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Hillary Ibarra reflects on interceding for strangers whom we love through prayer when other acts of love are not possible.

There was a fascinating and uplifting article in my local newspaper a few years ago that I have never forgotten. The columnist wrote of a surgeon's experience one early morning. He tried to reach the wife of a man suffering from a life-threatening injury. The surgeon called the wrong number and ended up speaking with a woman he thought was the wife, but she was a stranger who didn’t know the man at all.

When he apologized and expressed hope the lady could fall back to sleep, she asserted that she had no intention of doing so. She was going to rise and pray for this stranger in critical condition.

Her words touched and inspired the surgeon.

Was it the wrong number? I think God was using the surgeon to ask that woman to pray for a stranger, and she responded.

There have been books and articles written about the power of a stranger's prayers and intervention, about God's promptings that resulted in miracles. I recently read an article in a popular magazine about a woman who showed up to clean a hospital room during this pandemic, and she increased the faith of the deathly ill patient in the bed with her words of compassion and mercy.

He survived.

Why, may we ask, does the Almighty God need us to pray for each other at all?

It has everything to do with our free will, I believe. Our choices, our actions of mercy and compassion, and our agreement to be the humble hands and feet of God for each other manifest His love for the world. In such ways, God uses us to save each other daily by the "yes" we give to His invitation. And He saves and strengthens us through our efforts and sacrifices for others. Truly, we are one human family, in this world -- for better or for worse -- together.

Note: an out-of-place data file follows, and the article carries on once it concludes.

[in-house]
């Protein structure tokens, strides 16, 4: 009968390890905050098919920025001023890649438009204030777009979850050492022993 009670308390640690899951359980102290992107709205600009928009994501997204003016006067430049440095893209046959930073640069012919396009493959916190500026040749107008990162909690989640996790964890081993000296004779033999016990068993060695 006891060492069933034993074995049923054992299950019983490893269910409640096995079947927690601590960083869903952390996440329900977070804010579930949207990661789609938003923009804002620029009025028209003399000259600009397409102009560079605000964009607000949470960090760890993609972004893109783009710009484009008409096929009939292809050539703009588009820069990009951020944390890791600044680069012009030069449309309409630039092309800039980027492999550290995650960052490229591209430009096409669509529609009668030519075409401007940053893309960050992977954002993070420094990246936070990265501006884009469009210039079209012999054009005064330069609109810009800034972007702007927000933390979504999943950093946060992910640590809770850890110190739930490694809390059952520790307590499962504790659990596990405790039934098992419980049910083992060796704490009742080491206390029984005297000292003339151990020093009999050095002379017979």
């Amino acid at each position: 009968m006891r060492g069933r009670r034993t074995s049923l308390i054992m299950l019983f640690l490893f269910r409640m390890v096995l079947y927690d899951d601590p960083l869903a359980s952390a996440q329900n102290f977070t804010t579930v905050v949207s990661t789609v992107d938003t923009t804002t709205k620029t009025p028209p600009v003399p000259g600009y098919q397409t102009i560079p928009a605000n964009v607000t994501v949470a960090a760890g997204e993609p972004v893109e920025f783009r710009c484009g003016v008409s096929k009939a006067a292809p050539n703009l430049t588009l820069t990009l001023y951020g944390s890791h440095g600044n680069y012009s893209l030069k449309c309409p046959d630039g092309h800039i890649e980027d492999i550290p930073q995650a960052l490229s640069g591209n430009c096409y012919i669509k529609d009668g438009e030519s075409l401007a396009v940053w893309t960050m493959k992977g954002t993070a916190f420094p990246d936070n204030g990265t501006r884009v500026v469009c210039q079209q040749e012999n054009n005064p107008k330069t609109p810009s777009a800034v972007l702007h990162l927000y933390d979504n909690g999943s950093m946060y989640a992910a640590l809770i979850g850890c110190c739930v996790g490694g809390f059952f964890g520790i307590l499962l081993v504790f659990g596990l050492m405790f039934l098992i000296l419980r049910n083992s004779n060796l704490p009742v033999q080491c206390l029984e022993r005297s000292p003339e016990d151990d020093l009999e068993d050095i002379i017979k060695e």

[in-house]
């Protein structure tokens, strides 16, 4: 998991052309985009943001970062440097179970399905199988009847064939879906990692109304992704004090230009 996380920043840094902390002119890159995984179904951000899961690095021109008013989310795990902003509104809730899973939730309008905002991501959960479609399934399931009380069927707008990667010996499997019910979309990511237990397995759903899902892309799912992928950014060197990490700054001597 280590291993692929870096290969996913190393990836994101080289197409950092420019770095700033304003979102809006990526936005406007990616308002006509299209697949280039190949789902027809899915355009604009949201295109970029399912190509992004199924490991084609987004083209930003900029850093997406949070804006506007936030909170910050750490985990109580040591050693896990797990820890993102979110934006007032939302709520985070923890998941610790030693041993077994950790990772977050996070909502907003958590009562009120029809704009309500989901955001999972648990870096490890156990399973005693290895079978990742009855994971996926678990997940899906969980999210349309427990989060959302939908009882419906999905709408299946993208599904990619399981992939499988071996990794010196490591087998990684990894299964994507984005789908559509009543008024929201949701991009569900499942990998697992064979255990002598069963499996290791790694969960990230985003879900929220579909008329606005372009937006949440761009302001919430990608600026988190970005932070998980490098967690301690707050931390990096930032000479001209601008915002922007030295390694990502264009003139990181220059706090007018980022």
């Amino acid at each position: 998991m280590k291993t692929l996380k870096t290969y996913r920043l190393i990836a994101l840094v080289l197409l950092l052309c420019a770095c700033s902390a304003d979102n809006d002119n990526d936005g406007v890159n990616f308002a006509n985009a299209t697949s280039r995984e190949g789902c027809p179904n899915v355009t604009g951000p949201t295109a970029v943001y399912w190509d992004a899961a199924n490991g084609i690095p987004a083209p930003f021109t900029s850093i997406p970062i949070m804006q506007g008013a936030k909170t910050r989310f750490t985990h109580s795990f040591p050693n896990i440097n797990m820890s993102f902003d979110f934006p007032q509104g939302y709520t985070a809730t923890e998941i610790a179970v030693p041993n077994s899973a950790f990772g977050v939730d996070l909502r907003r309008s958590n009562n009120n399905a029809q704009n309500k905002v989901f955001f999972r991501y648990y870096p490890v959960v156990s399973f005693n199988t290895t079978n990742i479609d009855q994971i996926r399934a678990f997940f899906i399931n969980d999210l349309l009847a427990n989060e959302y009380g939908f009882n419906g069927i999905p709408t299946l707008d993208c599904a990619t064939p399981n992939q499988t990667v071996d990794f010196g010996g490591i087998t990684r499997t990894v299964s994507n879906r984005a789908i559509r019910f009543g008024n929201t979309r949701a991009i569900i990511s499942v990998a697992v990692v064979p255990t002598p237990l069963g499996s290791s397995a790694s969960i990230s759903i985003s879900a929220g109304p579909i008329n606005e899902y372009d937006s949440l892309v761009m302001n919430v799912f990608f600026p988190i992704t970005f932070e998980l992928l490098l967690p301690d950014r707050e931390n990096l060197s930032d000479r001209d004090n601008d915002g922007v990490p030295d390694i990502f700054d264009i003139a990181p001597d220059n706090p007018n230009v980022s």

We can say no. We can ignore. We can pass by. We can choose to do absolutely nothing, victims of our own selfishness, laziness, and apathy. That is the easy road, and I have been guilty of taking it before, I am truly sorry to say.

But like the Good Samaritan, many of us do not pass by or ignore. We prayerfully act when we can act, and we pray when action is not possible.

Prayer may seem like next to nothing to some, but it is an act of will. When a leper begged Jesus, “If you wish, you can make me clean,” Jesus answered, "I do will it. Be made clean." (Mark 1: 40-42)

Prayer is also an act of faith. Jesus asserted often to those he touched and healed, "Your faith has saved you." We move mountains when we cooperate with God -- for ourselves and for others. But faith is the lever.

Thus I take a moment to say a prayer for another’s child when I receive an Amber Alert on my phone. For those who are suffering; who have died; who have lost loved ones, jobs, homes and businesses because of Covid, I pray. For young children spending their days in fast food restaurants, so they can do their schoolwork utilizing free WiFi, I pray. When my kids and I hear the wailing sirens of an ambulance or fire truck and watch it speed past, we pray.

It is what we can do. Sometimes it is all we can do for a stranger. Is it enough? By the grace of God, yes. It is done freely in faith and with love for our fellow human beings.

If I can be nothing else, if I can do nothing else, I know that I can be a prayer warrior – that my prayers are an act of love, sacrifice, and solidarity. #catholicmom

If I can be nothing else, if I can do nothing else, I know that I can be a prayer warrior – that my prayers are an act of love, sacrifice, and solidarity.

The effects of our countless prayers for strangers, I suspect, are much greater than we can ever know this side of heaven.

Copyright 2020 Hillary Ibarra
Image: Pixabay (2016)